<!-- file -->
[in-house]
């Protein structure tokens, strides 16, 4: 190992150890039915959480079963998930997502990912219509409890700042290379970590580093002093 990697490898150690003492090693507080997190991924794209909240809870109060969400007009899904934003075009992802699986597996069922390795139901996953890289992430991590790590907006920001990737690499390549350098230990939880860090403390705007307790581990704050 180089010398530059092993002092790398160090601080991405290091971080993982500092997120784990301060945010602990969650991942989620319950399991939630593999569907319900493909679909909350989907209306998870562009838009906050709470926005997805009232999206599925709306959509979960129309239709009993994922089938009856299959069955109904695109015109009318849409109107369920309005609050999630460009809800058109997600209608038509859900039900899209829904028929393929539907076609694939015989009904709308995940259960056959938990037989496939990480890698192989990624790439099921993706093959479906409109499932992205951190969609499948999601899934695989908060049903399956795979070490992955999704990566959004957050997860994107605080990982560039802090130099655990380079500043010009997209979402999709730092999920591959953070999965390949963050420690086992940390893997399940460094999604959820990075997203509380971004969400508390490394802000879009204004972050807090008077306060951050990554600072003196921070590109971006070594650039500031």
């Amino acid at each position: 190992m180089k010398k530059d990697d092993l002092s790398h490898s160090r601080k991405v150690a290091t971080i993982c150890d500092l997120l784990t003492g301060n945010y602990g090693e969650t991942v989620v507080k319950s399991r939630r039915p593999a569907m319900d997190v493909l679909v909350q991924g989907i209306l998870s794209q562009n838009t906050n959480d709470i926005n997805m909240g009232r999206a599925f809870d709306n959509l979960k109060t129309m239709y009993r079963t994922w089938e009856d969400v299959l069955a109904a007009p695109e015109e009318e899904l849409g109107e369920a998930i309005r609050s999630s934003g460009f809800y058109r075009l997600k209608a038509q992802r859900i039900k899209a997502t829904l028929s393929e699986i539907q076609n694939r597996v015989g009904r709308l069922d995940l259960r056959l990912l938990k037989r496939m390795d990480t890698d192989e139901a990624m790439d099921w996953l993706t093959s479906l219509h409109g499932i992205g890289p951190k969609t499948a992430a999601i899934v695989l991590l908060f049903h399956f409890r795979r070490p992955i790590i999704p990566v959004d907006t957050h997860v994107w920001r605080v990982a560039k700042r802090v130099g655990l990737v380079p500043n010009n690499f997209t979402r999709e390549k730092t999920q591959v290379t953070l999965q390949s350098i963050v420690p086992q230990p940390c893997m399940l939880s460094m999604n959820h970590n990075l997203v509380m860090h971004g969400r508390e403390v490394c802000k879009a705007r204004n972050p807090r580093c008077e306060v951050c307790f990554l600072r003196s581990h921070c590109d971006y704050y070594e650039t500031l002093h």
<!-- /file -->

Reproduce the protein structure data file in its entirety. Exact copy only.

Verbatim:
[in-house]
């Protein structure tokens, strides 16, 4: 190992150890039915959480079963998930997502990912219509409890700042290379970590580093002093 990697490898150690003492090693507080997190991924794209909240809870109060969400007009899904934003075009992802699986597996069922390795139901996953890289992430991590790590907006920001990737690499390549350098230990939880860090403390705007307790581990704050 180089010398530059092993002092790398160090601080991405290091971080993982500092997120784990301060945010602990969650991942989620319950399991939630593999569907319900493909679909909350989907209306998870562009838009906050709470926005997805009232999206599925709306959509979960129309239709009993994922089938009856299959069955109904695109015109009318849409109107369920309005609050999630460009809800058109997600209608038509859900039900899209829904028929393929539907076609694939015989009904709308995940259960056959938990037989496939990480890698192989990624790439099921993706093959479906409109499932992205951190969609499948999601899934695989908060049903399956795979070490992955999704990566959004957050997860994107605080990982560039802090130099655990380079500043010009997209979402999709730092999920591959953070999965390949963050420690086992940390893997399940460094999604959820990075997203509380971004969400508390490394802000879009204004972050807090008077306060951050990554600072003196921070590109971006070594650039500031």
């Amino acid at each position: 190992m180089k010398k530059d990697d092993l002092s790398h490898s160090r601080k991405v150690a290091t971080i993982c150890d500092l997120l784990t003492g301060n945010y602990g090693e969650t991942v989620v507080k319950s399991r939630r039915p593999a569907m319900d997190v493909l679909v909350q991924g989907i209306l998870s794209q562009n838009t906050n959480d709470i926005n997805m909240g009232r999206a599925f809870d709306n959509l979960k109060t129309m239709y009993r079963t994922w089938e009856d969400v299959l069955a109904a007009p695109e015109e009318e899904l849409g109107e369920a998930i309005r609050s999630s934003g460009f809800y058109r075009l997600k209608a038509q992802r859900i039900k899209a997502t829904l028929s393929e699986i539907q076609n694939r597996v015989g009904r709308l069922d995940l259960r056959l990912l938990k037989r496939m390795d990480t890698d192989e139901a990624m790439d099921w996953l993706t093959s479906l219509h409109g499932i992205g890289p951190k969609t499948a992430a999601i899934v695989l991590l908060f049903h399956f409890r795979r070490p992955i790590i999704p990566v959004d907006t957050h997860v994107w920001r605080v990982a560039k700042r802090v130099g655990l990737v380079p500043n010009n690499f997209t979402r999709e390549k730092t999920q591959v290379t953070l999965q390949s350098i963050v420690p086992q230990p940390c893997m399940l939880s460094m999604n959820h970590n990075l997203v509380m860090h971004g969400r508390e403390v490394c802000k879009a705007r204004n972050p807090r580093c008077e306060v951050c307790f990554l600072r003196s581990h921070c590109d971006y704050y070594e650039t500031l002093h």